The California Court of Appeal held that the prosecution in this case was not required to grant use immunity to a prosecution witness who invoked his right of self-incrimination at trial instead of introducing the witness’s preliminary hearing testimony under the provisions of Evidence Code section 1291.1, the hearsay and confrontation clause exception for former testimony.
Appealing a conviction for assault with a deadly weapon, the defendant contended that:
(1) the trial court erred in admitting at trial prosecution witness’s preliminary hearing testimony after he invoked the right to remain silent because the defense did not have the opportunity to cross-examine the witness about a prior criminal conviction not disclosed by the prosecution until after the preliminary hearing or about alleged threats made to defendant’s wife the day after defendant’s arrest;
(2) instead of allowing the prior testimony, either the trial court or the prosecutor should have provided the witnesses with use immunity and the prosecutor failed to adequately explain his reason for declining to provide immunity.
Immunity not requires when witness testimony not exculpatory and essential
The Court ruled that the prosecutor here was not required to provide immunity because the testimony the defense hoped to gain was not clearly exculpatory and essential. And although due process required the prosecution to disclose the witness’s misdemeanor conviction prior to the preliminary hearing, the failure to disclose was harmless beyond a reasonable doubt.
At the preliminary hearing the District Attorney called a witness who testified that the defendant committed the crime. At trial, then he witness took the Fifth and refused to testify because of impeachment that the defense developed. The District Attorney was permitted to present the witness’s preliminary hearing testimony. The defense asked the judge to grant immunity or order the District Attorney to grant immunity, to permit the defense to call the witness and impeach him. The judge refused. The Court of affirmed relying on People v. Masters (62 C4th 1019), which says that judges have no power to grant immunity on their own.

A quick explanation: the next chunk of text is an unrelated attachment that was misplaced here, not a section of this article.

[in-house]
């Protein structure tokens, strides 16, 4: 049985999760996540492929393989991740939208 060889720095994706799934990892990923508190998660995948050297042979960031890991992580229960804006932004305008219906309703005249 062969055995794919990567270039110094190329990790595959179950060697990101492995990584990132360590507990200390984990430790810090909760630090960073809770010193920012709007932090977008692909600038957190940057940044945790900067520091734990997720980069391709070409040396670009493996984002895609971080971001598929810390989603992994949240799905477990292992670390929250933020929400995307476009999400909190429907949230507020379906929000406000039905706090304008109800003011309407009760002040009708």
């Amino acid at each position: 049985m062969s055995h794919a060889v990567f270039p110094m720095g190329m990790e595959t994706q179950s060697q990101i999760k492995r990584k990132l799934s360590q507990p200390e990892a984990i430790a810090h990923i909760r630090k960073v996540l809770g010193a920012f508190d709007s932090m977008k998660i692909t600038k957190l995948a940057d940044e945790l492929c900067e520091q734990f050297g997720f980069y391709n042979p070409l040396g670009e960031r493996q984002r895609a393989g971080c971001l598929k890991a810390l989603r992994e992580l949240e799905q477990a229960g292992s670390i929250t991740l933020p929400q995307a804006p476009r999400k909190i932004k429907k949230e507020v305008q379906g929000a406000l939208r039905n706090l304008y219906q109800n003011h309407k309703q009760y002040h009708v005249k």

When judges can grant immunity
Masters says that the testimony has to be essential and clearly exculpatory for a judge to grant immunity. The Court here concluded that the defense here failed to establish that the witness’s testimony would have been essential or exculpatory. At the preliminary hearing his testimony had been inculpatory. The defense also argued that Evidence Code Section 1291 permits preliminary hearing . testimony to be used at trial only if the defense had the same motive for cross examining and had the opportunity to do so at the prelim. The Court found that the motive and opportunity were sufficiently similar.
Need for immunity not supported by defense
The defense failed to show that the prosecution witness’s testimony was both clearly exculpatory and essential. The prosecution here was not obligated to articulate a countervailing governmental interest for refusing to grant immunity because the defendant failed to show the witness’s testimony was clearly exculpatory. The prosecution’s refusal to grant immunity was a distortion of the fact finding process amounting to a due process violation.
Because defendant has failed to establish that a grant of immunity was required, the Court concluded that the witness was unavailable for purposes of both section 1291 and defendant’s confrontation clause rights because the witness was entitled to and did invoke his constitutional right against self-incrimination.
People v. Hull; C079134; 1/31/19; C/A 3rd
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